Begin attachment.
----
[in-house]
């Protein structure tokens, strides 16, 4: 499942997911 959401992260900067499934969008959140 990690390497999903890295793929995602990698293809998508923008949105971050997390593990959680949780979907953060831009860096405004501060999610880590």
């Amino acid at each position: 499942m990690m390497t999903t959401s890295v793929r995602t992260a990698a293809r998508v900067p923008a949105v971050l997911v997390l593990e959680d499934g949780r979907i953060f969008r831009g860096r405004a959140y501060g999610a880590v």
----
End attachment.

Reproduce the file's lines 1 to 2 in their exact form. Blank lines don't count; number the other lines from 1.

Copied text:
[in-house]
């Protein structure tokens, strides 16, 4: 499942997911 959401992260900067499934969008959140 990690390497999903890295793929995602990698293809998508923008949105971050997390593990959680949780979907953060831009860096405004501060999610880590």